The output of control unit 60 is also connected to data distributor 84 and a control signal produced by unit 60 when the control pulse cp1 is at logical 0, is used, after passing through data distributor 84 and being amplified by driver circuit 86, to turn on light 26 located on panel 18 of FIG. 1. This same control signal is connected to one input of an OR gate 88. The output of OR gate 88 is connected to data distributor 90 which in turn is connected to driver 92 as mentioned above. The output of driver 92 is connected to audible alarm 21 which is located on control panel 18 and was discussed above with reference to FIG. 1.

Thus, upon the detection of a fire by thermal fire loop 12, the output control unit 60 will immediately energize warning light 26 and audible alarm 21, and extinguisher 48 will operate automatically after the time delay provided by time delay network 66 unless interrupted by reset signal on input line 30'.

The second thermal loop 50, is connected to a control unit 96, which corresponds to control unit 60 discussed above and the output of which is connected to a time delay network 100 comprising an AND gate 102, a flip-flop 104 and a time delay circuit 106. An inverter 98 connected to a further clock pulse terminal cp2 forms a second input to AND gate 102. In a manner similar to the operation of control unit 60 and the circuitry associated therewith, a fire detected by thermal loop 50 will cause a signal to be produced by control unit 96, triggering time delay network 100 when the input on terminal cp2 is a logical 0. A pulse from time delay network 100, after its pre-determined delay, forms one input to OR gate 124 and passes therethrough to data distributor 140. When clock pulse at terminal cp3 of data distributor 140 is a logical 0, an output signal from data distributor 140 is applied to driver 142, is amplified therein, and serves to activate fire extinguisher 36.

The output of control unit 96 also forms one input to OR gate 108. When the inputs at both terminals cp2 and cp3 are at logical 0, a signal from control unit 96 passes to, and is amplified by, driver 112, so as to energize visual indicator 28. In a similar manner, the output of control unit 96 forms the second input to OR gate 88, and through means of data distributor 90 and driver 92, energizes audible alarm 24. Thus, a fire detected by thermal loop 50 will immediately energize alarm 24, light indicator 28 and, after a time delay, will activate fire extinguisher 36. The second input to OR gate 108 is formed by the output of OR gate 116, which is derived in a manner described hereinbelow. It is noted that when a data distributor has two control inputs (e.g., distributor 110 includes control terminals cp2 and cp3), the data input will pass to the output driver (e.g., driver 112) when both controls or clock signals are at logical 0. If either control is at logical 1, the "lettered" output (e.g., "M") will receive the input data.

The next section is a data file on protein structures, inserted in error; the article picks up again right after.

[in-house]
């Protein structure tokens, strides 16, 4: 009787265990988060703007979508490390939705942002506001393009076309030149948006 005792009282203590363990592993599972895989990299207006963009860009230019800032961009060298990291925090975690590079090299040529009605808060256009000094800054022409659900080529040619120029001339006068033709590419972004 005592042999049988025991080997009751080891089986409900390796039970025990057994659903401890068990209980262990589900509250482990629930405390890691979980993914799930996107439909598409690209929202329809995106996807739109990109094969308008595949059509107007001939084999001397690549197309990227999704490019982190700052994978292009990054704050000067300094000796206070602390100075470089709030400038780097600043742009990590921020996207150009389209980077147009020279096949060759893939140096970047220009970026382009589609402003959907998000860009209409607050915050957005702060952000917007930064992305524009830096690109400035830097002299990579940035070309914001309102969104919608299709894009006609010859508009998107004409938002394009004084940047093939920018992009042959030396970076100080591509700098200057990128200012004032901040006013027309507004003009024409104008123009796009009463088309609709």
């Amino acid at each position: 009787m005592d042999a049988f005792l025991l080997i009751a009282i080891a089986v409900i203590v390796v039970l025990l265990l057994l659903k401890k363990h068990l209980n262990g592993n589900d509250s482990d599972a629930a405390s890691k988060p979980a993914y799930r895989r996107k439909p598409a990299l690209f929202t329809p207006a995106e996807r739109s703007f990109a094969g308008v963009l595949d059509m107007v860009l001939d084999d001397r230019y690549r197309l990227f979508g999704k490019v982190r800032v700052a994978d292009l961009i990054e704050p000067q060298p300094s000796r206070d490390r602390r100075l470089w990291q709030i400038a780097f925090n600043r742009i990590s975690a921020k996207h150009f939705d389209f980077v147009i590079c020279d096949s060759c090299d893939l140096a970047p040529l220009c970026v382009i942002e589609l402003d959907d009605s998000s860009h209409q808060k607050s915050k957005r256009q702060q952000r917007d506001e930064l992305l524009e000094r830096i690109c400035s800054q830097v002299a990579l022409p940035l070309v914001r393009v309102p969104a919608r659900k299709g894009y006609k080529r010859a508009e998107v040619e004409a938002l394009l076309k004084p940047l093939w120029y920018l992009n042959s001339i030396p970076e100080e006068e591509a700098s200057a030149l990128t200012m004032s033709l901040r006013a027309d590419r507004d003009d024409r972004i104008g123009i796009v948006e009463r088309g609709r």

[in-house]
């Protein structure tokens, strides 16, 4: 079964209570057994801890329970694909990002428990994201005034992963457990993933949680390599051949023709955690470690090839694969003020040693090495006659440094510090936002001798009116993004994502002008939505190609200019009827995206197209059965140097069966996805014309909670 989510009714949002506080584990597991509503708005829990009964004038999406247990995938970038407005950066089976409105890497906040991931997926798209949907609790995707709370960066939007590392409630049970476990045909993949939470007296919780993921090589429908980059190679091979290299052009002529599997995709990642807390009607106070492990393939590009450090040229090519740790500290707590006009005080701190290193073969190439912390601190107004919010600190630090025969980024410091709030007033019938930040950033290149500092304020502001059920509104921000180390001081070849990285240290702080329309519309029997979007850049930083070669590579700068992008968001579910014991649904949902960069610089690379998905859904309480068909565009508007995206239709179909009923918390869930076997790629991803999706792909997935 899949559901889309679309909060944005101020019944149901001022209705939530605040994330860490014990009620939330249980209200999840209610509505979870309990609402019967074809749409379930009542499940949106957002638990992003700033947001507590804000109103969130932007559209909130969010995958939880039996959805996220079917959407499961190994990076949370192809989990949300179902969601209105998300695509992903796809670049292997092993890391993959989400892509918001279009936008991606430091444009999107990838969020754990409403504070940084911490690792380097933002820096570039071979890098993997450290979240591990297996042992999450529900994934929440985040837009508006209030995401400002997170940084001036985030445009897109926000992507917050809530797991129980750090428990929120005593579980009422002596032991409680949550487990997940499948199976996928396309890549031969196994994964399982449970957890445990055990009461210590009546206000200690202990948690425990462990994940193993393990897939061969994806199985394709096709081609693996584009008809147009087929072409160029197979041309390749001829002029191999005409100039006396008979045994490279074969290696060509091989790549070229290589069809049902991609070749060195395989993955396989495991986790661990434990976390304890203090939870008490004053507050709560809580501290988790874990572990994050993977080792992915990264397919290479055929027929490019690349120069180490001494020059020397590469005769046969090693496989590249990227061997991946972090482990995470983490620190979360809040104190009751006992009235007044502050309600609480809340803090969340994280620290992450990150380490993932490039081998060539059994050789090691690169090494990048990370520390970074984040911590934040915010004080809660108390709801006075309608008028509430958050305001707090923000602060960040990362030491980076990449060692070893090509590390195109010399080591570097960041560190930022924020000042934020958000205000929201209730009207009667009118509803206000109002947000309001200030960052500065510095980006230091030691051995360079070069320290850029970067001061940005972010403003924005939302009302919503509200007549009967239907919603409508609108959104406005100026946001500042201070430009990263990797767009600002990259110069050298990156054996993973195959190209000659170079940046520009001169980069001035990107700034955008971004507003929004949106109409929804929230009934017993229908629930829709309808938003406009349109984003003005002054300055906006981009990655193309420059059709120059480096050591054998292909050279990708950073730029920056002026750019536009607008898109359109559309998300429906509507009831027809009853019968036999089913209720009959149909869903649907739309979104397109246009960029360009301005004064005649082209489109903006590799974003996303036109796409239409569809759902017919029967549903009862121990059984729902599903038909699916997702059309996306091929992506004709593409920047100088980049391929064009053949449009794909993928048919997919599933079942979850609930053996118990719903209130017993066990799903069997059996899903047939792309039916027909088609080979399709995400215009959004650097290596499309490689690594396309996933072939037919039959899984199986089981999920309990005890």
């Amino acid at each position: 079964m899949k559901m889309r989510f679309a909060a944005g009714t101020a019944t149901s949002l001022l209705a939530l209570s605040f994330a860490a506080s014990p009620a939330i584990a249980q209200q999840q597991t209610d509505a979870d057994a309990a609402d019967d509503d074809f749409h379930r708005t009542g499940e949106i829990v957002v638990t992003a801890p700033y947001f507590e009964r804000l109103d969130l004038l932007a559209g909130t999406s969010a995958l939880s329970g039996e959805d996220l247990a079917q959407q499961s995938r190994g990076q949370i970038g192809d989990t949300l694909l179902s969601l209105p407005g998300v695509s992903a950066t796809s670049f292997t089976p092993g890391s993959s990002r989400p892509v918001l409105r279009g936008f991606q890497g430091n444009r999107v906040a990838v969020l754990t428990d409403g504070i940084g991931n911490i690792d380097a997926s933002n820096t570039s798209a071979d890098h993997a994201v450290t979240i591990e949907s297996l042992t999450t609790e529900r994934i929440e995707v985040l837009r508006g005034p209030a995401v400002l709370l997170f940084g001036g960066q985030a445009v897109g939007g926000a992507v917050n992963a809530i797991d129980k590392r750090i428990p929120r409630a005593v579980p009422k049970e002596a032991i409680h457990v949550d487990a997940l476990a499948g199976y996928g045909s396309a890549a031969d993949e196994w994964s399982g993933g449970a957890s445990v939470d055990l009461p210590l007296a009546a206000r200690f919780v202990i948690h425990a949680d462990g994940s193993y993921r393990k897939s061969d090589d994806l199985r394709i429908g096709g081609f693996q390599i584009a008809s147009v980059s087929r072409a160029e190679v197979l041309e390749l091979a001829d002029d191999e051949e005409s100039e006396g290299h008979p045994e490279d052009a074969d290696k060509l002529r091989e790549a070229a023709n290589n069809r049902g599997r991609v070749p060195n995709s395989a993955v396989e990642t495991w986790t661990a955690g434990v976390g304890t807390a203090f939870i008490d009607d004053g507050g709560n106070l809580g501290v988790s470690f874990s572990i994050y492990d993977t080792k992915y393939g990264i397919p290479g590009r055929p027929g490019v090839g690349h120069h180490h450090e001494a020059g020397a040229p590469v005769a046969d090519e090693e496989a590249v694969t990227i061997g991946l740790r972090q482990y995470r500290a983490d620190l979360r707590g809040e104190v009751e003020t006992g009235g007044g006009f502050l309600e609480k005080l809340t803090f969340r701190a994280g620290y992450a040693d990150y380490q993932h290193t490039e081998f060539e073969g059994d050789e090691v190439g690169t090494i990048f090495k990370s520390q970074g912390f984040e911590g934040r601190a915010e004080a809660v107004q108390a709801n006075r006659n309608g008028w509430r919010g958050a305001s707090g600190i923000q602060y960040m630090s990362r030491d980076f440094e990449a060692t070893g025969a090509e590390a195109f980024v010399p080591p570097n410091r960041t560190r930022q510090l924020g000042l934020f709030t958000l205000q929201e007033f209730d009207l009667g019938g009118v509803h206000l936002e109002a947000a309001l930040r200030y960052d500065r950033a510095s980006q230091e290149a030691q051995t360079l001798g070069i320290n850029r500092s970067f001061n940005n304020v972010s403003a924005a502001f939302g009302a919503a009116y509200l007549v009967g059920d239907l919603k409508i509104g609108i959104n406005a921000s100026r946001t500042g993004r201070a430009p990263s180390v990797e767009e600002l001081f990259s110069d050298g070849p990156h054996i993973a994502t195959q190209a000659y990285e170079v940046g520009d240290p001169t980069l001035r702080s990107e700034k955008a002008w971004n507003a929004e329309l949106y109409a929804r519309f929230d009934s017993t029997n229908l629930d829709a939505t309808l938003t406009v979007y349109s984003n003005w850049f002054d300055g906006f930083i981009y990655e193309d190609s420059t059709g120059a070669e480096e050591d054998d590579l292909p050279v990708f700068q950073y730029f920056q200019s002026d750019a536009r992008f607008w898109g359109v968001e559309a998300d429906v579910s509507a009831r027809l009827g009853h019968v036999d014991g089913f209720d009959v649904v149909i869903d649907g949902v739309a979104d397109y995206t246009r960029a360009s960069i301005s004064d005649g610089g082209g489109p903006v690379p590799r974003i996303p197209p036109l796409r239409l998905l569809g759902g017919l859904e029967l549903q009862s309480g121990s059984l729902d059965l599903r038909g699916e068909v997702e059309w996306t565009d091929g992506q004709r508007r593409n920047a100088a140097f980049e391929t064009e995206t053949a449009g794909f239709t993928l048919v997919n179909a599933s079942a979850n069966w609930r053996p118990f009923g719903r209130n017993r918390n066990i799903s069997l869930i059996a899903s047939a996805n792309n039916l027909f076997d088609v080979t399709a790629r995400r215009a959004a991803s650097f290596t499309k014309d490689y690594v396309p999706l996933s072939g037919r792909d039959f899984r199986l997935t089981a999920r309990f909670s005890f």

As described above, optical sensors 10 produce a signal representing the quantity of light received. First and second control units 114 connected to respective sensors 10 located in engine compartment B produce an output when this signal exceeds a predetermined level. The outputs of control units 114 are connected to respective inputs of an OR gate 116 and an AND gate 128. The output of OR gate 116 is connected to OR gate 108 mentioned above and thus, a signal from either control unit 114 will pass through OR gate 116, OR gate 108, data distributor 110, and driver 112 to energize warning light 28. The output of OR gate 116 is also connected to a further AND gate 132, which forms part of a time delay network 138. Network 138 also includes a flip-flop 134 and a time delay circuit 136, both of which are connected to the reset terminal of switch 30 as is indicated at 30'. An inverter 130 connected to clock pulse terminal cp3 forms the second input to AND gate 132. Since pulse cp3 is at logical 0 during normal operation and hence the output of inverter 130 is a logical 1, under these conditions, time delay network 138 will be triggered so as to provide a delay of, for example, from 10 to 15 seconds. After delay produced by time delay network 138 is completed, the signal from OR gate 116 passes through OR gate 124, data distributor 140 and driver 142 so as to activate extinguisher 36. The output of control unit 96 also is an input to AND gate 150, and the other input is the output of OR gate 116. When thermal loop 50 and either one of the optical sensors 10 detect a fire simultaneously, both inputs of AND gate 150 become logical 1 thereby bypassing timing networks 100 and 138 and immediately activating extinguisher 36.